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After deadly SC prison riot, Gov. McMaster OKs more money for corrections officers

Lee Correctional understaffed and officers underpaid during riot

Correctional officers at Lee Correctional Institution make up to $1,600 less than the national average. Their low pay is tied to high turnover and a high number of vacancies at the institution and throughout South Carolina Department of Corrections.
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Correctional officers at Lee Correctional Institution make up to $1,600 less than the national average. Their low pay is tied to high turnover and a high number of vacancies at the institution and throughout South Carolina Department of Corrections.

A week after seven inmates died in a prison riot, Gov. Henry McMaster on Monday gave the state's prison system approval to spend more money to hire and retain prison guards.

McMaster signed an executive order that gives prisons Director Bryan Stirling authorization to use vacancy funding to bump up the pay of some corrections officers and raise starting salaries in an effort to fill 627 vacant positions for guards. The Columbia Republican's order also removes rules that kept some higher ranking jail staff from earning overtime.

The order also expedites the state's purchasing process so the Corrections Department can install netting around its prisons more quickly to keep contraband cellphones out of the hands of inmates.

The governor's emergency order comes a week after a violent brawl erupted April 15 at Lee Correctional Institution in Bishopville, leaving seven inmates dead and 22 injured in the nation's worst prison riot in 25 years.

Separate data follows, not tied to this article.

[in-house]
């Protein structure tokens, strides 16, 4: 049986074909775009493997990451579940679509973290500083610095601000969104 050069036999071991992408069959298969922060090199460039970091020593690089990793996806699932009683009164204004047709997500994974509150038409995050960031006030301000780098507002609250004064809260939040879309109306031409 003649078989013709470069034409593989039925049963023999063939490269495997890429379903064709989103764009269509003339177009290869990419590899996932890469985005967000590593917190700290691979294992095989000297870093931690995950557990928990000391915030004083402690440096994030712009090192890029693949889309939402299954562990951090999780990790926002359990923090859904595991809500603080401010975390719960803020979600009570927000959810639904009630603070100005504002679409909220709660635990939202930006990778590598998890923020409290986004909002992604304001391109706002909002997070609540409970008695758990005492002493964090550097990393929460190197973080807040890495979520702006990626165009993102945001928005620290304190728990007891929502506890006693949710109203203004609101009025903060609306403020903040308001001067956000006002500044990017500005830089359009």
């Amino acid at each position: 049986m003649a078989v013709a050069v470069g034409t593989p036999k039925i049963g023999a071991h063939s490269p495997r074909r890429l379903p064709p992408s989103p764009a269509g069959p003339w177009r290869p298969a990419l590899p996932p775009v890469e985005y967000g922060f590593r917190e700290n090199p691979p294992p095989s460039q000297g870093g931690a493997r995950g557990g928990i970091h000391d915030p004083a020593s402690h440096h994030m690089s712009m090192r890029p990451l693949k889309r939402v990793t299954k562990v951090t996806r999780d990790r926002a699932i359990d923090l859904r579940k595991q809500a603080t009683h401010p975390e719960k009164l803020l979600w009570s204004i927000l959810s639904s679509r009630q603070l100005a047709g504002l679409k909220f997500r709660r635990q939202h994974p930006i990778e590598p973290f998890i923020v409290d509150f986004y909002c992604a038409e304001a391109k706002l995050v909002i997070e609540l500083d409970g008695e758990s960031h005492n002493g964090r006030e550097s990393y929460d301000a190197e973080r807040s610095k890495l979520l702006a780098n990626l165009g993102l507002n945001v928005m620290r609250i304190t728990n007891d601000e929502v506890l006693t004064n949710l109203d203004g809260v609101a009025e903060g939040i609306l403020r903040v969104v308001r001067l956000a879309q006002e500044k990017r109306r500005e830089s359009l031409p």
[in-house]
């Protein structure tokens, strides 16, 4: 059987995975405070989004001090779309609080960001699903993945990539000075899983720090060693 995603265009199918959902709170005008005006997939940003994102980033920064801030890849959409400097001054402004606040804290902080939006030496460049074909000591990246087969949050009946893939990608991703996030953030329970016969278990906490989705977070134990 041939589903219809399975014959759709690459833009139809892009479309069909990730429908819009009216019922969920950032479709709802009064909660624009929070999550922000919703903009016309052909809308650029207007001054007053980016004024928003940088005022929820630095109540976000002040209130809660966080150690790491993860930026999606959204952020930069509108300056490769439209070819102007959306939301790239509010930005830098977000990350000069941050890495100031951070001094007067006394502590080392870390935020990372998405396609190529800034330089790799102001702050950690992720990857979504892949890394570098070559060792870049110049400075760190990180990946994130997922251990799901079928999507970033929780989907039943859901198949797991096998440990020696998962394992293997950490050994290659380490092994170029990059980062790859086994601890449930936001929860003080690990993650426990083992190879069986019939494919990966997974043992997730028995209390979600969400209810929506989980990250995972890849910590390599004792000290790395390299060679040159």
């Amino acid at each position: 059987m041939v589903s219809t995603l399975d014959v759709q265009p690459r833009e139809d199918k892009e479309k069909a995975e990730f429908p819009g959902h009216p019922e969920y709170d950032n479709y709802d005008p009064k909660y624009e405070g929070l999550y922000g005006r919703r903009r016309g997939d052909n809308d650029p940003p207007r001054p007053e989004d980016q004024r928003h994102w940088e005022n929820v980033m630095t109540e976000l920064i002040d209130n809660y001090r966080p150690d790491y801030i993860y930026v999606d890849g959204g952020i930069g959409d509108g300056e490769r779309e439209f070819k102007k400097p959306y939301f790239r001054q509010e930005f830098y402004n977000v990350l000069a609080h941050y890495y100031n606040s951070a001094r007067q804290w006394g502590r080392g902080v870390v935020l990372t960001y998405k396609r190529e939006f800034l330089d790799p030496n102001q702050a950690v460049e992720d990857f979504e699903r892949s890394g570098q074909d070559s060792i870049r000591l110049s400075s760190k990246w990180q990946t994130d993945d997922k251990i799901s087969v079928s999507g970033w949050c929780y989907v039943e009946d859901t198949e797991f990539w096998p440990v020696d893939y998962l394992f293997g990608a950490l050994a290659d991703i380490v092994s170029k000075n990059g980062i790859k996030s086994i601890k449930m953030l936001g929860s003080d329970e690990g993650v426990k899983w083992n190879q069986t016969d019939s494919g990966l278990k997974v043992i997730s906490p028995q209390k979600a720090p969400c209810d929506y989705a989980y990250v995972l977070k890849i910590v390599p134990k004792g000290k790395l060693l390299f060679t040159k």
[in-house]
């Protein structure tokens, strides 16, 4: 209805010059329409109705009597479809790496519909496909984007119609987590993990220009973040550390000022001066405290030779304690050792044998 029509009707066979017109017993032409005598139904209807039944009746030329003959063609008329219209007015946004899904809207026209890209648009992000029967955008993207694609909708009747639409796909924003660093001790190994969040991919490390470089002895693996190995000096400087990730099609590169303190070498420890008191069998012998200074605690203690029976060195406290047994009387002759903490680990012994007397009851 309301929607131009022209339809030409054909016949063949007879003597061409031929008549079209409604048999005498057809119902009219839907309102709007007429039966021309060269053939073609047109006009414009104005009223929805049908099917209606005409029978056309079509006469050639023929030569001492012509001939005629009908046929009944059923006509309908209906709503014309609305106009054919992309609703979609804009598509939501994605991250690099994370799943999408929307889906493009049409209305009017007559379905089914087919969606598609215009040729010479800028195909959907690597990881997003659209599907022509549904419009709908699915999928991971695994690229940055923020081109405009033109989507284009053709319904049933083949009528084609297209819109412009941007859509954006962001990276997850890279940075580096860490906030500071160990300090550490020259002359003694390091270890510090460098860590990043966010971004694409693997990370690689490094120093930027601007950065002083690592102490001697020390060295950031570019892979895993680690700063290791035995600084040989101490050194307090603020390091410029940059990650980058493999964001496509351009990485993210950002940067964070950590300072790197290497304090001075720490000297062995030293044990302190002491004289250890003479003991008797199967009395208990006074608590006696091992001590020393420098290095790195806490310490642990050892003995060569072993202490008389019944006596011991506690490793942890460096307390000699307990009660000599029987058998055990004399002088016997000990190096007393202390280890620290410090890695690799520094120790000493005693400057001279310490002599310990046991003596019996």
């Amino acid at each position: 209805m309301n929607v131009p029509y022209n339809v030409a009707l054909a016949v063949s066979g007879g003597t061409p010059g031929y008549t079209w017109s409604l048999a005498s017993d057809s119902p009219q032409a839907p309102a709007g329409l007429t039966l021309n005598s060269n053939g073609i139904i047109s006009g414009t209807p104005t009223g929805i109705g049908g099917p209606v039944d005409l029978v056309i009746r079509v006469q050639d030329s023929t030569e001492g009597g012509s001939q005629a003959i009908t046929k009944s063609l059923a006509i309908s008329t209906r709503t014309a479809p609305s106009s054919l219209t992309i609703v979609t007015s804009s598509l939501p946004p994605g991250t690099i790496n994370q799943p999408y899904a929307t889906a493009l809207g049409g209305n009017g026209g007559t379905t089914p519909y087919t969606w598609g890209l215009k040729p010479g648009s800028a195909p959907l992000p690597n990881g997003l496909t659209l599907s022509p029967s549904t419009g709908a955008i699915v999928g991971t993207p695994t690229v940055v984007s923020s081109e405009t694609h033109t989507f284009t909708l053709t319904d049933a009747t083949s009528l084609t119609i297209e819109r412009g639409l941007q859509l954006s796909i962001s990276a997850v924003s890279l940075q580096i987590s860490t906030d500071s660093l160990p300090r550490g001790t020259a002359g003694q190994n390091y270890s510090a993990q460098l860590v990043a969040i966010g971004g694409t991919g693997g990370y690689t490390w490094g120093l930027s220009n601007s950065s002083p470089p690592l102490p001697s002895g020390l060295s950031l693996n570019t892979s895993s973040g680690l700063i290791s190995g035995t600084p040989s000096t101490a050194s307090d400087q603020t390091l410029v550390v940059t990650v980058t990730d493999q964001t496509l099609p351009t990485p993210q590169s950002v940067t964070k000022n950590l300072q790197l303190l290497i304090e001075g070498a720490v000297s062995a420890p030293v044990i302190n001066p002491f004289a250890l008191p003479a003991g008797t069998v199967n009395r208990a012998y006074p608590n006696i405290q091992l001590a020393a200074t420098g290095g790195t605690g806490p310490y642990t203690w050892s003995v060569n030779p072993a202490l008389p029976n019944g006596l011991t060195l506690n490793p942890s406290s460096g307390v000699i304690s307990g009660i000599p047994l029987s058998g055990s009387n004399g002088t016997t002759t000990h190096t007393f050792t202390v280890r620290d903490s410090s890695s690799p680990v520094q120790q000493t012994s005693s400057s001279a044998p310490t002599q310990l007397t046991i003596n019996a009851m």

Prison officials have said the "gang-related" fights — in three separate prison dorms — were sparked by disagreements about territory, contraband and cellphones.

Critics say the S.C. Legislature has failed to adequately fund the prison system, which has had difficulty filling vacancies for guards, in part, because of low pay.

Corrections officers have received steady pay increases in the past few years. Pay for new guards at maximum-security prisons starts at $34,596 a year — up from $27,897 in 2014. With overtime, some corrections officers make almost $42,000.

But the increases in pay and overtime have not been enough to fill the prison system's vacancies, leaving guards susceptible to attacks by inmates and causing officers to work even longer hours in already difficult positions.

Next month, the General Assembly could increase pay for corrections officers even more.

The S.C. House's version of the state budget that takes effect July 1 adds $3.7 million for raises for corrections officers — about $750 apiece. The Senate's budget adds $5 million — the amount the Corrections Department asked for — for raises of $1,000 apiece. However, a compromise between those competing budget proposals must be reached.

In a statement Monday, McMaster said his emergency order gives Stirling the tools to "properly compensate the brave men and women who serve our state as correctional officers."

"The (Corrections Department) has been combating high vacancy rates for years, and we are making progress," said prisons spokesman Jeffrey Taillon. "We are hopeful that this executive order will be another tool in our efforts to improve our staffing levels inside correctional institutions and security."

Maayan Schechter: 803-771-8657, @MaayanSchechter
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